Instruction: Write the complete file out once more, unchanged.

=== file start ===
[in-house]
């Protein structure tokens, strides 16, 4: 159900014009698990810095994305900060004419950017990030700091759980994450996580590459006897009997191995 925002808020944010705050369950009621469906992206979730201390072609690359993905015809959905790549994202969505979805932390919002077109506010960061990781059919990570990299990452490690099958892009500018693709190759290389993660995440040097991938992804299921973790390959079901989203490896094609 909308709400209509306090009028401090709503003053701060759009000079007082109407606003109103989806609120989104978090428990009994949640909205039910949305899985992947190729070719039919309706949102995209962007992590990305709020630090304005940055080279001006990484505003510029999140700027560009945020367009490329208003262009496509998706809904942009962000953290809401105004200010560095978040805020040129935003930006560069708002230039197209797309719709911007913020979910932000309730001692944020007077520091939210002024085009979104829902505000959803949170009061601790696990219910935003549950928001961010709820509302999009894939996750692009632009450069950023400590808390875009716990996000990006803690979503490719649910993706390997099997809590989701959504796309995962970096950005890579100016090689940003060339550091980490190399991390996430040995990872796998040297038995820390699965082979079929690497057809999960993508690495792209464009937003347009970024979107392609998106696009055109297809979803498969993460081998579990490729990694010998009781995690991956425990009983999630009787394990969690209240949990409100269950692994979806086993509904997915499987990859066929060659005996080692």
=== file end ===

[in-house]
């Protein structure tokens, strides 16, 4: 159900014009698990810095994305900060004419950017990030700091759980994450996580590459006897009997191995 925002808020944010705050369950009621469906992206979730201390072609690359993905015809959905790549994202969505979805932390919002077109506010960061990781059919990570990299990452490690099958892009500018693709190759290389993660995440040097991938992804299921973790390959079901989203490896094609 909308709400209509306090009028401090709503003053701060759009000079007082109407606003109103989806609120989104978090428990009994949640909205039910949305899985992947190729070719039919309706949102995209962007992590990305709020630090304005940055080279001006990484505003510029999140700027560009945020367009490329208003262009496509998706809904942009962000953290809401105004200010560095978040805020040129935003930006560069708002230039197209797309719709911007913020979910932000309730001692944020007077520091939210002024085009979104829902505000959803949170009061601790696990219910935003549950928001961010709820509302999009894939996750692009632009450069950023400590808390875009716990996000990006803690979503490719649910993706390997099997809590989701959504796309995962970096950005890579100016090689940003060339550091980490190399991390996430040995990872796998040297038995820390699965082979079929690497057809999960993508690495792209464009937003347009970024979107392609998106696009055109297809979803498969993460081998579990490729990694010998009781995690991956425990009983999630009787394990969690209240949990409100269950692994979806086993509904997915499987990859066929060659005996080692």